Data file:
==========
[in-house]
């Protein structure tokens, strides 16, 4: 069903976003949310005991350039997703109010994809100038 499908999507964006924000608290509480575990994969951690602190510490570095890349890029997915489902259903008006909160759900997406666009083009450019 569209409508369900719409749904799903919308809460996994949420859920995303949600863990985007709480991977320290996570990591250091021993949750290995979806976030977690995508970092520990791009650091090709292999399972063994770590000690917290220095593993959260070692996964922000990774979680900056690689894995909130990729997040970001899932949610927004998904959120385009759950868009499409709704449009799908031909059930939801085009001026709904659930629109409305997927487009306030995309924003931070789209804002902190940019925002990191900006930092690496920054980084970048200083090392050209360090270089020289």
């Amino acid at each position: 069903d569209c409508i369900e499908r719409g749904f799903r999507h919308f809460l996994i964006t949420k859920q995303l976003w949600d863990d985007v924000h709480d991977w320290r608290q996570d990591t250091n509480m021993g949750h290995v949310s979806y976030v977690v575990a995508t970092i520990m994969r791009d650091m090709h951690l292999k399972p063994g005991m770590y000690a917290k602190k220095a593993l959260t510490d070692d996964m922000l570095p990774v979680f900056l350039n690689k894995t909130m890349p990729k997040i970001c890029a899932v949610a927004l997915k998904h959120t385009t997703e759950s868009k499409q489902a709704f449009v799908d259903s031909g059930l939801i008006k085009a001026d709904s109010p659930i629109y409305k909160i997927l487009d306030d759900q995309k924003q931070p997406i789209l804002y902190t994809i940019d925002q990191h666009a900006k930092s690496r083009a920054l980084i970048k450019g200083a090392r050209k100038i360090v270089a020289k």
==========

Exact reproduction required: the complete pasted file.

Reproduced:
[in-house]
């Protein structure tokens, strides 16, 4: 069903976003949310005991350039997703109010994809100038 499908999507964006924000608290509480575990994969951690602190510490570095890349890029997915489902259903008006909160759900997406666009083009450019 569209409508369900719409749904799903919308809460996994949420859920995303949600863990985007709480991977320290996570990591250091021993949750290995979806976030977690995508970092520990791009650091090709292999399972063994770590000690917290220095593993959260070692996964922000990774979680900056690689894995909130990729997040970001899932949610927004998904959120385009759950868009499409709704449009799908031909059930939801085009001026709904659930629109409305997927487009306030995309924003931070789209804002902190940019925002990191900006930092690496920054980084970048200083090392050209360090270089020289």
């Amino acid at each position: 069903d569209c409508i369900e499908r719409g749904f799903r999507h919308f809460l996994i964006t949420k859920q995303l976003w949600d863990d985007v924000h709480d991977w320290r608290q996570d990591t250091n509480m021993g949750h290995v949310s979806y976030v977690v575990a995508t970092i520990m994969r791009d650091m090709h951690l292999k399972p063994g005991m770590y000690a917290k602190k220095a593993l959260t510490d070692d996964m922000l570095p990774v979680f900056l350039n690689k894995t909130m890349p990729k997040i970001c890029a899932v949610a927004l997915k998904h959120t385009t997703e759950s868009k499409q489902a709704f449009v799908d259903s031909g059930l939801i008006k085009a001026d709904s109010p659930i629109y409305k909160i997927l487009d306030d759900q995309k924003q931070p997406i789209l804002y902190t994809i940019d925002q990191h666009a900006k930092s690496r083009a920054l980084i970048k450019g200083a090392r050209k100038i360090v270089a020289k």